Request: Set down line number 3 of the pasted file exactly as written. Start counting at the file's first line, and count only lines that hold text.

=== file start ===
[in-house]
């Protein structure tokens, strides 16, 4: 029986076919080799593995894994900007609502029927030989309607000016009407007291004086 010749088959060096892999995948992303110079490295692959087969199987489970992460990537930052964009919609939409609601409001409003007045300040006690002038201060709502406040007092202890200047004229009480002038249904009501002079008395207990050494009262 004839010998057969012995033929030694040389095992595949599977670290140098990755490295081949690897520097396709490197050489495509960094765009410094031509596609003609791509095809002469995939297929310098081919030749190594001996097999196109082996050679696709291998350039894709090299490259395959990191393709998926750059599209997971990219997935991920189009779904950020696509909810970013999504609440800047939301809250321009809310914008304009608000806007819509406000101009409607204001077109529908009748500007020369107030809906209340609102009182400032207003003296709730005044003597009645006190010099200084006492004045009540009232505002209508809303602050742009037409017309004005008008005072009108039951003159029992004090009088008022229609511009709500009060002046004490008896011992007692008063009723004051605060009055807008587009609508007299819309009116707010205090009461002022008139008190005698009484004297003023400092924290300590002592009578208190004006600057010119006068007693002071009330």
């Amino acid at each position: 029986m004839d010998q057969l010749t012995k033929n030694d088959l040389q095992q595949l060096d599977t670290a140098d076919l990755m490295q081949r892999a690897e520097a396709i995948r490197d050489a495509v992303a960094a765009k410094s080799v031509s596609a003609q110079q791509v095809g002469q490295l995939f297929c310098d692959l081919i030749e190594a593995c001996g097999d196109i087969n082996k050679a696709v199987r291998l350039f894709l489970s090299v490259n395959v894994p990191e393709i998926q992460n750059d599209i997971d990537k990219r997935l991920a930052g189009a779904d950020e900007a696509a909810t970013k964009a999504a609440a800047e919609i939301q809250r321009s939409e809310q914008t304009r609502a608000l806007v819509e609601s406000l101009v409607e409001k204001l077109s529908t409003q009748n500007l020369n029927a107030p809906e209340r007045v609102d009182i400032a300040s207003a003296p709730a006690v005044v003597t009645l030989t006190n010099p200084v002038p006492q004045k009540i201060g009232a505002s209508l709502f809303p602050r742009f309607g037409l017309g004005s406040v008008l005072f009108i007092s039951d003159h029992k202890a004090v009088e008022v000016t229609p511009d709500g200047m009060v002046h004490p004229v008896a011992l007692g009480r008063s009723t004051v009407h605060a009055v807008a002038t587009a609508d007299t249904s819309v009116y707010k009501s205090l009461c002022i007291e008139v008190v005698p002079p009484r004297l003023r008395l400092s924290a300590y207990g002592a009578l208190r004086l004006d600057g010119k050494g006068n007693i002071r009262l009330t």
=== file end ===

């Amino acid at each position: 029986m004839d010998q057969l010749t012995k033929n030694d088959l040389q095992q595949l060096d599977t670290a140098d076919l990755m490295q081949r892999a690897e520097a396709i995948r490197d050489a495509v992303a960094a765009k410094s080799v031509s596609a003609q110079q791509v095809g002469q490295l995939f297929c310098d692959l081919i030749e190594a593995c001996g097999d196109i087969n082996k050679a696709v199987r291998l350039f894709l489970s090299v490259n395959v894994p990191e393709i998926q992460n750059d599209i997971d990537k990219r997935l991920a930052g189009a779904d950020e900007a696509a909810t970013k964009a999504a609440a800047e919609i939301q809250r321009s939409e809310q914008t304009r609502a608000l806007v819509e609601s406000l101009v409607e409001k204001l077109s529908t409003q009748n500007l020369n029927a107030p809906e209340r007045v609102d009182i400032a300040s207003a003296p709730a006690v005044v003597t009645l030989t006190n010099p200084v002038p006492q004045k009540i201060g009232a505002s209508l709502f809303p602050r742009f309607g037409l017309g004005s406040v008008l005072f009108i007092s039951d003159h029992k202890a004090v009088e008022v000016t229609p511009d709500g200047m009060v002046h004490p004229v008896a011992l007692g009480r008063s009723t004051v009407h605060a009055v807008a002038t587009a609508d007299t249904s819309v009116y707010k009501s205090l009461c002022i007291e008139v008190v005698p002079p009484r004297l003023r008395l400092s924290a300590y207990g002592a009578l208190r004086l004006d600057g010119k050494g006068n007693i002071r009262l009330t």